The former supervisory agent who ran the Indianapolis FBI office that first received the USA Gymnastics report has retired, and a second agent in the office has been stripped of his ability to do any FBI duties, often a precursor to the bureau’s attempt to dismiss an employee. The FBI also said it has changed some of its policies for handling abuse investigations, including requirements for reviewing allegations that are in initial stages of investigation and new procedures for how to transfer cases between FBI offices. But the lack of charges against any of the people who mishandled the abuse reports has infuriated some lawmakers and some of the victims.
Target under Trump
Trump — faced with a Russia investigation that overshdowed his presidency — made the FBI a top target. And missteps at the agency helped propel his swipes at the Russia probe.
Another inspector general report, released in December 2019, showcased the FBI’s sloppy work in seeking a surveillance warrant on Carter Page, who briefly advised the Trump campaign in 2016. The FBI’s bungling of the warrant applications resulted in a criminal case against a former lawyer at the agency, Kevin Clinesmith, who pleaded guilty to altering an internal email that was used in the DOJ’s application process.
The 2019 inspector general report, meanwhile, said the FBI made “seven significant inaccuracies and omissions” in an application for the Page warrant. Not only did it repeat those errors when the application was renewed, the bureau also erred, the IG said, in its failure to reassess whether the warrant was still needed. According to the IG, the FBI investigators working on the applications withheld from their supervisors at the Justice Department the indications of the unreliability of the allegations in the application materials, which were presented to the agency by a British ex-spy working for the Democratic Party.
The Page debacle seriously damaged a legitimate investigation into the Trump campaign’s Russia ties, as did anti-Trump texts exchanged between two top FBI officials. The texts got one of those officials kicked off of former special counsel Robert Mueller’s team. The officials — Peter Strzok, then a top counter-intelligence agent and Lisa Page, an agency lawyer — were engaged in an extramarital romantic relationship at the time of the texts, a Justice inspector general investigation found, giving Trump and his allies deeply embarrassing fodder for their smearing of the FBI’s investigation.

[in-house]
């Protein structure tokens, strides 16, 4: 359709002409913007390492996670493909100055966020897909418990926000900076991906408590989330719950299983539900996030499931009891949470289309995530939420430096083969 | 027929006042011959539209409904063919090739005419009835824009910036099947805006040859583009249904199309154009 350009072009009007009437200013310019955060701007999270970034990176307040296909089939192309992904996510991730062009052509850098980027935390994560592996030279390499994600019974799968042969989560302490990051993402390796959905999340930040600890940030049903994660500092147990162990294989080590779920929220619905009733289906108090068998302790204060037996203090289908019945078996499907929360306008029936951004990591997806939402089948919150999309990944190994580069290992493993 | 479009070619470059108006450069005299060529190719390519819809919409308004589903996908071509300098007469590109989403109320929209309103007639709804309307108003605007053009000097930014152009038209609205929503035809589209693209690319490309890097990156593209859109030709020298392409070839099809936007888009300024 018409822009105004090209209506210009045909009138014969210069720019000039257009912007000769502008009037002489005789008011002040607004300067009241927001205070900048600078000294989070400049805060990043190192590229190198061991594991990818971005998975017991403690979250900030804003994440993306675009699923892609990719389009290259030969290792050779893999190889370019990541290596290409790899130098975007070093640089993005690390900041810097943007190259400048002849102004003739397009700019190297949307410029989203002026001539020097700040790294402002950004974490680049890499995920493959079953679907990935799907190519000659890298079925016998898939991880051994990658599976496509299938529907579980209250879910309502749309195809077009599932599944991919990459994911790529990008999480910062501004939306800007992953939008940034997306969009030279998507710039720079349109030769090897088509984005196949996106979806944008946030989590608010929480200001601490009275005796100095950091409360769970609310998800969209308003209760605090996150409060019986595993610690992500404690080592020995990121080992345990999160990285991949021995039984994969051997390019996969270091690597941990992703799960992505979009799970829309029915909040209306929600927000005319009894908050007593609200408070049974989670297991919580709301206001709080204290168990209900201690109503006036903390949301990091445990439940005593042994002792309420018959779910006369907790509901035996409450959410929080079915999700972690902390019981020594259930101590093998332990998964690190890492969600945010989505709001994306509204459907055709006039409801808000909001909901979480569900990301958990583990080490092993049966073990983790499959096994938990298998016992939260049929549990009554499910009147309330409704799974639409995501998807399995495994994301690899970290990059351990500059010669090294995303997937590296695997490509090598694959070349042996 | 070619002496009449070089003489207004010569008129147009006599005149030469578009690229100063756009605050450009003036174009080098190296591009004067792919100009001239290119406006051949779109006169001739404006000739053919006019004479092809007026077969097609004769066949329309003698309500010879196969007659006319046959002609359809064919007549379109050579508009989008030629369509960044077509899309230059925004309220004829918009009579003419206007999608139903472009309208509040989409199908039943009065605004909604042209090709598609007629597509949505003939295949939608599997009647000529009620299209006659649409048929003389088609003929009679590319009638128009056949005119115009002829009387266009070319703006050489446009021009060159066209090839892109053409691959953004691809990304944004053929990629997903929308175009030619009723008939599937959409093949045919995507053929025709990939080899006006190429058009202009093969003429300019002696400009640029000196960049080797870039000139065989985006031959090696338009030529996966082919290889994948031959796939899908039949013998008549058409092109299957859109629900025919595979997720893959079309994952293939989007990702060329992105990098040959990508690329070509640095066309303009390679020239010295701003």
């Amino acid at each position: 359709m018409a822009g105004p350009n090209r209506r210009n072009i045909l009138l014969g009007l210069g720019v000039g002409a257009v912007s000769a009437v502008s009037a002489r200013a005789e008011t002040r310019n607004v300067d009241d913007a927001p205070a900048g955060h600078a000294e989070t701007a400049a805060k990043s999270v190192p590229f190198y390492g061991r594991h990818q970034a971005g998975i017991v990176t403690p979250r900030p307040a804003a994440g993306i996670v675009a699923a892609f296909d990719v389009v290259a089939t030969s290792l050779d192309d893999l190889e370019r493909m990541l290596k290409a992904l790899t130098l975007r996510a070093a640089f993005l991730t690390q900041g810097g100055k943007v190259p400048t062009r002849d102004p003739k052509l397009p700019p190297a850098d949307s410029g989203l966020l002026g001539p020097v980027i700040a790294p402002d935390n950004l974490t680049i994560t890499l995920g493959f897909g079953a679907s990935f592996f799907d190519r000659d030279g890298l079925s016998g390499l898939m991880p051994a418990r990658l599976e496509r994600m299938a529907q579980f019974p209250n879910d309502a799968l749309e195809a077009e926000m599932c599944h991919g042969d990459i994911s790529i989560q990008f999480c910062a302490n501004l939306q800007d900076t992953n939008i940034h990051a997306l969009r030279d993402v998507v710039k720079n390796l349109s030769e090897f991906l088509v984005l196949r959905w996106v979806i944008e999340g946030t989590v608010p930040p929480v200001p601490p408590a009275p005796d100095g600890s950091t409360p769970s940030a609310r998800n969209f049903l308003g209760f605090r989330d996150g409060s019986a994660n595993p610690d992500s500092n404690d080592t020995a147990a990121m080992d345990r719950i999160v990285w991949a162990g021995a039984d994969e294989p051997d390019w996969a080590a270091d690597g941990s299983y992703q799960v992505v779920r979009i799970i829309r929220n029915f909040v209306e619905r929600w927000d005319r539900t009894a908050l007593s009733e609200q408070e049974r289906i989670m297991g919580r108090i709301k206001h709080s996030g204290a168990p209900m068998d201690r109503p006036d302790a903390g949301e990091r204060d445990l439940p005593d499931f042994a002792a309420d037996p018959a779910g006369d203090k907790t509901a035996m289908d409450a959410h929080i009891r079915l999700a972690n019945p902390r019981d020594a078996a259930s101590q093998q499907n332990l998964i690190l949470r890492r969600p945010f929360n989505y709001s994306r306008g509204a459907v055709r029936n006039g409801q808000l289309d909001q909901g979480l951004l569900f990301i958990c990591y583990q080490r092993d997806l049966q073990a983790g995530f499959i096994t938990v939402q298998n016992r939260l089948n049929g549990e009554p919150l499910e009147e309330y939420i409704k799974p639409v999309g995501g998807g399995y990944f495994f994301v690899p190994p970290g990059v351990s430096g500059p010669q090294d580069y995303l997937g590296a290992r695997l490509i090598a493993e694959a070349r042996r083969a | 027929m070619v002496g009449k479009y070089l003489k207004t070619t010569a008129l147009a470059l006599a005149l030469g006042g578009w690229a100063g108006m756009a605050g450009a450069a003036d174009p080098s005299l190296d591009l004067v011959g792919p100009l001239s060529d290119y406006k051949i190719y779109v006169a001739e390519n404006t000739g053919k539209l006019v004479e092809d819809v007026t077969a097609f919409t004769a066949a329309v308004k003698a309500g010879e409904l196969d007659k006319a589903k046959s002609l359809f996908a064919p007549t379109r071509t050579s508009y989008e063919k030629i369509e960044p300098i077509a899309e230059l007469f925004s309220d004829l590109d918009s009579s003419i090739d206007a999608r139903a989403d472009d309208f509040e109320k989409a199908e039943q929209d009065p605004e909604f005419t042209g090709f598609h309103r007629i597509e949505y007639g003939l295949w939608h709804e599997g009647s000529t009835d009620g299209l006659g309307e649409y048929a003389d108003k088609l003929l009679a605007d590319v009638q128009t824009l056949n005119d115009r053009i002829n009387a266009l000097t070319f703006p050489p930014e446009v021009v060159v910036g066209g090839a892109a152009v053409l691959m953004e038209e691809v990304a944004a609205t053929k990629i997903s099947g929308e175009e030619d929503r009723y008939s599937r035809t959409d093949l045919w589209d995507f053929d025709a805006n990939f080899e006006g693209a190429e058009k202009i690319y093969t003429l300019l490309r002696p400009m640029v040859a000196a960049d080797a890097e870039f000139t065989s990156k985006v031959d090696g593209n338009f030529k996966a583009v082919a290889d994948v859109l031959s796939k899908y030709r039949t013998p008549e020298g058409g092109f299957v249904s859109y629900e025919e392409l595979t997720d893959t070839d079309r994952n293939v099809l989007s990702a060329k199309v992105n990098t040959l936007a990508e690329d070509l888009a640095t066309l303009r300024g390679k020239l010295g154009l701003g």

Then, there was the 2018 ouster of former FBI deputy Director Andrew McCabe (now a contributor at CNN). Then-Attorney General Jeff Sessions’ decision to fire McCabe — allegedly for a lack of candor with the inspector general — further undercut the reputation of FBI independence, given how Trump targeted McCabe personally in his tirades against the agency.
Beyond just the Russia investigation, there was also internal scrutiny of the 2008 sweetheart deal the Justice Department signed off on for Epstein, the late financier who was being investigated for sex crimes involving minors. Trump’s Labor Secretary Alex Acosta was forced to step down amid the backlash to the 2008 non-prosecution agreement approved by Acosta, as US attorney, that allowed Epstein to avoid federal charges.
Readers of the Nassar inspector general report will see undeniable parallels with the Epstein controversy. In both cases, the federal law enforcement agency is under fire for not taking seriously enough sexual abuse allegations involving children.